Movie Review of White Noise with Adam Driver and Greta Gerwig | Film Reviews | Salt Lake City Weekly
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Movie Review of White Noise with Adam Driver and Greta Gerwig

White Noise's mix of surrealism and sincerity shouldn't work—but absolutely does.



Noah Baumbach's White Noise shouldn't work. Like, at all. I'm not speaking now in terms of its effectiveness as an adaptation of Don DeLillo's National Book Award-winning 1985 novel, because I can't; the question of whether this movie does justice to a famously "unfilmable" novel will have to be left to those who have actually read it. But in terms of being effective as a cinematic narrative, it mixes components that should be absolutely volatile when placed in the same container: caustic, absurdist social satire, and utterly sincere emotionalism. You can snort derisively at the way characters are behaving, or you can feel deeply for them, but you should not be able to do both.

And yet, here we are: White Noise is a movie unicorn. It's weirdly hilarious and hilariously weird, while poking at the things that can make relationships collapse. Played with straight-faced determination by Adam Driver and Greta Gerwig, the protagonists of White Noise made me laugh out loud and hope against hope that they could find happiness.

All of this takes place circa 1984, in an unnamed midwestern town that's home to the College on the Hill. Among the faculty members is Jack Gladney (Driver), who teaches a celebrated course in "Hitler studies," while sharing his home life with wife Babette (Gerwig) and the blended family made up of their children from various previous marriages. All might seem mostly well for them, but various clouds hang over them—figuratively, in the case of their mutual expressed fear of death, and literally, in the case of a potentially toxic chemical plume that spreads over their town after a railroad accident.

Baumbach sets his tone quickly with the rat-a-tat, often overlapping dialogue of the Gladney family on a hectic morning; it's the perfect way to establish the barely-controlled chaos of normal family life, plus a hyper-verbosity that lifts a lot of the crazy situations. But this might also rank as Baumbach's finest work yet as a visual filmmaker. He finds the perfect pivot point between the first and second acts of White Noise with a sequence that juxtaposes one of Gladney's crowd-pleasing lectures with the impending doom of the railroad accident. There's even an oddly quiet intensity to a scene involving Jack filling up the family car with gas, and bit where that same car winds up in a river that could have turned into frantic slapstick, but instead conveys a parent doing his best to hold things together for his family under stress.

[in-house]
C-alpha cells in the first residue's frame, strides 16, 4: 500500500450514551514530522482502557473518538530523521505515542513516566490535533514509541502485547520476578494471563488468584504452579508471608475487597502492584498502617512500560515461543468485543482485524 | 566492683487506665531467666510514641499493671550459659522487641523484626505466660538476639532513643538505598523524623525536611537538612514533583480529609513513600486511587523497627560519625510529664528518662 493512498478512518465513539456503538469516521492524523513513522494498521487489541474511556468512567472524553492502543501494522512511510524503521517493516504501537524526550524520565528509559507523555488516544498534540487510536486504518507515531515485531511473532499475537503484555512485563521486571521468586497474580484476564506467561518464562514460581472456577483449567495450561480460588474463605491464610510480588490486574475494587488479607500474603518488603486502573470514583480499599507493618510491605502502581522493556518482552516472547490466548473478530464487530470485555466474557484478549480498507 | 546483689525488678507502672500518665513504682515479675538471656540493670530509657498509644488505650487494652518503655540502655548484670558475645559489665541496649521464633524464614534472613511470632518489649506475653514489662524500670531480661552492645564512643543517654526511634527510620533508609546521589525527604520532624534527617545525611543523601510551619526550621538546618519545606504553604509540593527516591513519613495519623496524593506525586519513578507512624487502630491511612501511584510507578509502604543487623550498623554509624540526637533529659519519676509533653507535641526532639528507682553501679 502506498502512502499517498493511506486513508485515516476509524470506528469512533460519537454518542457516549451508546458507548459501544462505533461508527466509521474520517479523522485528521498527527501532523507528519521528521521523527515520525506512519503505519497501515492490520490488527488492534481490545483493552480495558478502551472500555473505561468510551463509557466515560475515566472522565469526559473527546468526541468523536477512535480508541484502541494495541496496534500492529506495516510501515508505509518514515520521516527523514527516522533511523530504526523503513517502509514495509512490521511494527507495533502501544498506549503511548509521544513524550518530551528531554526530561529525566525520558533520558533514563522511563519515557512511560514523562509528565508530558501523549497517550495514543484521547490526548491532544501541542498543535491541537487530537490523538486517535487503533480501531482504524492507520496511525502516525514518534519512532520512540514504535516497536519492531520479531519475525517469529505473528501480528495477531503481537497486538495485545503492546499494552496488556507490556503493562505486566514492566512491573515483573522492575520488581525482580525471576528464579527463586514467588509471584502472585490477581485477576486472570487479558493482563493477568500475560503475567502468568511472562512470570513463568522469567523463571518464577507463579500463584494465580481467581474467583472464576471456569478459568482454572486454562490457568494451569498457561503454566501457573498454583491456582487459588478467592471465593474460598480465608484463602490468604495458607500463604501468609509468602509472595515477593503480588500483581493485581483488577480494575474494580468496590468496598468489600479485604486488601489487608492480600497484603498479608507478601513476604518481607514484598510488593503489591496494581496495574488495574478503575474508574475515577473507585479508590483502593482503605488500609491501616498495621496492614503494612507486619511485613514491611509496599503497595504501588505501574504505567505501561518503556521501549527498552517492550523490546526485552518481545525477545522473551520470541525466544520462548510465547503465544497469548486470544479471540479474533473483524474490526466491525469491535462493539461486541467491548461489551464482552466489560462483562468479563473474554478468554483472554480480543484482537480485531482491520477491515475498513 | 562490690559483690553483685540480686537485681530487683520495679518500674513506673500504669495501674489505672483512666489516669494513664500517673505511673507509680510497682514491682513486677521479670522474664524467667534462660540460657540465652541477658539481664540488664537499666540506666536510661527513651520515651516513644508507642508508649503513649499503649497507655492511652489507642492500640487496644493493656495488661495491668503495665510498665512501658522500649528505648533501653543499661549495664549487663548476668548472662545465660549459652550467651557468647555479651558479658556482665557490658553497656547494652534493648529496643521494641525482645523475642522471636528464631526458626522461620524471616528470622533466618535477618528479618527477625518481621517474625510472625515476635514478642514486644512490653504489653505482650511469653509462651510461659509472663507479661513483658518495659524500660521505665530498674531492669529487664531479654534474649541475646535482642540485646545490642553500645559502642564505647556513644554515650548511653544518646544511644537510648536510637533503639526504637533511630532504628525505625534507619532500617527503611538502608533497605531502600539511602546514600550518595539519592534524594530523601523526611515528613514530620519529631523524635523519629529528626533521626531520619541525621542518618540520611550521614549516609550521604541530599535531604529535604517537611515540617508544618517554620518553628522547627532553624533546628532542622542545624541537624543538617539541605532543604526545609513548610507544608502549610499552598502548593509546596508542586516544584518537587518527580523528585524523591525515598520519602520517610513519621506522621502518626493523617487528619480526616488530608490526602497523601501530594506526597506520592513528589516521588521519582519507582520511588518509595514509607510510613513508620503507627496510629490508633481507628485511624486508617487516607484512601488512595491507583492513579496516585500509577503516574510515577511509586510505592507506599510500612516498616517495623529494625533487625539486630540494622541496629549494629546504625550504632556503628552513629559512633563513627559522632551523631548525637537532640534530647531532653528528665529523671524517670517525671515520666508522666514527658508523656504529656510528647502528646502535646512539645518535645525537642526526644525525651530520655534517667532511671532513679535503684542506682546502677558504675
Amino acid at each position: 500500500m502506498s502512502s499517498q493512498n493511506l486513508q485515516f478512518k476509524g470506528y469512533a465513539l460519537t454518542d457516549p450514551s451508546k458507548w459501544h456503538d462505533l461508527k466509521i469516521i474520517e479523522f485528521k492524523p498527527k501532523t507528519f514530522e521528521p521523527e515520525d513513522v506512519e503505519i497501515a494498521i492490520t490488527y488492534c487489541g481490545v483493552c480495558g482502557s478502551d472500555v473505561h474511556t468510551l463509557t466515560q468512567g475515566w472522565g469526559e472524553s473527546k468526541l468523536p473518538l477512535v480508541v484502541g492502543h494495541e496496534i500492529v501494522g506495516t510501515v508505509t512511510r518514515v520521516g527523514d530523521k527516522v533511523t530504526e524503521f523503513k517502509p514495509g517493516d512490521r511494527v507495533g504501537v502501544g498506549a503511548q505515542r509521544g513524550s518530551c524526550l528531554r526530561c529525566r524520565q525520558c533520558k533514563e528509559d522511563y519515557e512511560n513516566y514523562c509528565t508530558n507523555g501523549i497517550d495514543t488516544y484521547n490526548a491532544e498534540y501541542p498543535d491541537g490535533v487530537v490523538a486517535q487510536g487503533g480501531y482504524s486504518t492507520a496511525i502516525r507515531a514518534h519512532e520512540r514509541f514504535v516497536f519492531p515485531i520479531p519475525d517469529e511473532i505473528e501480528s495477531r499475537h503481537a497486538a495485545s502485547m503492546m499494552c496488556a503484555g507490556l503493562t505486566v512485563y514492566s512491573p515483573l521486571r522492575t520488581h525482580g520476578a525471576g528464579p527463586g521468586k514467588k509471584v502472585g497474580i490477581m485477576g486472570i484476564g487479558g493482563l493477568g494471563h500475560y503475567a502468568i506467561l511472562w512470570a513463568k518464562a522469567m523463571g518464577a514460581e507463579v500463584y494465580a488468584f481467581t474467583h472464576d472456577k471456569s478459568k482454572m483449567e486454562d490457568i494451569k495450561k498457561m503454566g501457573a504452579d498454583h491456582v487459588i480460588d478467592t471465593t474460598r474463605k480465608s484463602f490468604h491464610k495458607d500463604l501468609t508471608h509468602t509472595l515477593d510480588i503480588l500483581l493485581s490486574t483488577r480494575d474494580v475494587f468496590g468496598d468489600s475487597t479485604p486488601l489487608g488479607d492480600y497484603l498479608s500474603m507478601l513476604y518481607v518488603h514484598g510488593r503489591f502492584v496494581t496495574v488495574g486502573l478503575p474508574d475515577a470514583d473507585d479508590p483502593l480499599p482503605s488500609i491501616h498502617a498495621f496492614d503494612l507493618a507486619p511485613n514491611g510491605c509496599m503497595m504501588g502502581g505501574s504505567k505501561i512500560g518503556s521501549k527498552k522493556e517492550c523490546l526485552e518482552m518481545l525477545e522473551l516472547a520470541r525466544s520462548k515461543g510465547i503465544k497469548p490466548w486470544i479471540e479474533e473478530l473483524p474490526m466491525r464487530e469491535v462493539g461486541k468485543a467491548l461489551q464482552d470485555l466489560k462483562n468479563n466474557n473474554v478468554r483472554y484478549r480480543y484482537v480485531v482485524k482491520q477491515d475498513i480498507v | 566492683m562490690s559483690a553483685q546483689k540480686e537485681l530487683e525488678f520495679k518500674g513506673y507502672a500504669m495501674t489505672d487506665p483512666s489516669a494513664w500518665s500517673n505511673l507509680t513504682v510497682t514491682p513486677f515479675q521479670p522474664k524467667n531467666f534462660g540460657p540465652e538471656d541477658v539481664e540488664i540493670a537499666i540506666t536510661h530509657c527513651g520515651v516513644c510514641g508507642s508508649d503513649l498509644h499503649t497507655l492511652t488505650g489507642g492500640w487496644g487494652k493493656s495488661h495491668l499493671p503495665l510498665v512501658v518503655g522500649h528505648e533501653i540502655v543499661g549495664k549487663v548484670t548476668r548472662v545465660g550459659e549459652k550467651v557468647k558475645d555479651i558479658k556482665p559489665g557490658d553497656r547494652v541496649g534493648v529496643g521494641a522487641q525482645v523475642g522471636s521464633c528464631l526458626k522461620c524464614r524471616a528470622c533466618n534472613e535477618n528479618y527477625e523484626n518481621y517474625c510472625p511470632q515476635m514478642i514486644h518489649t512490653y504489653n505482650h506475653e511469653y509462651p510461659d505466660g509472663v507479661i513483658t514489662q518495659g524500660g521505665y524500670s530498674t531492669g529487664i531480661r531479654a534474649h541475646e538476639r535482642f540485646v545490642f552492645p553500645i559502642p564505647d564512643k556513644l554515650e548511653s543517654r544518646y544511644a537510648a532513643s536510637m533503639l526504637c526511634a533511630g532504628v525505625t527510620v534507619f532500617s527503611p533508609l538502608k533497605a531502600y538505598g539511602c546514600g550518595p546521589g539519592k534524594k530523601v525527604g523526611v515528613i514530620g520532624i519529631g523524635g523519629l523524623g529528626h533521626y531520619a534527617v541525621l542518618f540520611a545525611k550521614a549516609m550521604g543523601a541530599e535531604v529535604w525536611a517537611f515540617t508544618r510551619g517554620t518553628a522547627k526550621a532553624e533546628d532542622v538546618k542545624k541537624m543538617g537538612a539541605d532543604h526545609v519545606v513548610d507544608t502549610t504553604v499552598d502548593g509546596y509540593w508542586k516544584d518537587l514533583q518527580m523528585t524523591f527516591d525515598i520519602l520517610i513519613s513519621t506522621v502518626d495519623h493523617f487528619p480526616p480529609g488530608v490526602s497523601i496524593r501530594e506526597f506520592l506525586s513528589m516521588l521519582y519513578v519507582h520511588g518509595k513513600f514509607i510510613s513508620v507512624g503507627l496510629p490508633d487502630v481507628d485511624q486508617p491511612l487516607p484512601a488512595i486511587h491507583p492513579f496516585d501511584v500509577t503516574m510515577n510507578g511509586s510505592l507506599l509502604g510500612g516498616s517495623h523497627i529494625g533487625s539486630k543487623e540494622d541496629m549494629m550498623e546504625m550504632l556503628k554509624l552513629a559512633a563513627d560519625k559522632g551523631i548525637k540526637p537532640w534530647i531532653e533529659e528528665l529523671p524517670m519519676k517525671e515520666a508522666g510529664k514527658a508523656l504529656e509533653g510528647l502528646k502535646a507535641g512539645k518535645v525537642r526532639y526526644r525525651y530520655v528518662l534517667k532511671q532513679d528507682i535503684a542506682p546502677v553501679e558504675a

It won't be surprising, though, if White Noise is more memorable for its surreal jokes than for the cinematic style with which Baumbach surrounds them. There's a running gag involving Jack's insecurity over being a "Hitler studies" scholar despite being unable to speak German, and plenty of other effective skewering of academia, including Jack's eager-to-advance colleague (Don Cheadle). In one of the more inspired bits of parody targeting institutional incompetence, the response team to the toxic disaster opts to use this actual disaster as a simulation to test their readiness for the kind of actual disaster they're dealing with. Punch lines should never be ruined, but White Noise is filled with them, generally cocked at a 45-degree angle from reality.

So how does that aforementioned material feed into a kind of heartbreakingly wonderful relationship drama? That's what evolves in the film's third act, centered around the mystery over what kind of medication Babette is surreptitiously taking. And that mystery involves the crises, both real and imagined, that can tear at a marriage, especially when we know from the outset that Jack and Babette have both previously been in marriages that did not work out. White Noise is in some small part about a quest for easy answers to the existential terrors of modern life—as one bit of dialogue puts it, that we are "fragile creatures surrounded by hostile facts." Baumbach's movie slips pitch-black comedy into those hostile facts, while finding beauty in the striving of fragile creatures, who want to count on one another so much that it seems more terrifying to be alone than to be dead.

If that collision of tones doesn't work for some folks, I totally get it. Really, it shouldn't work. At all. Except that it does.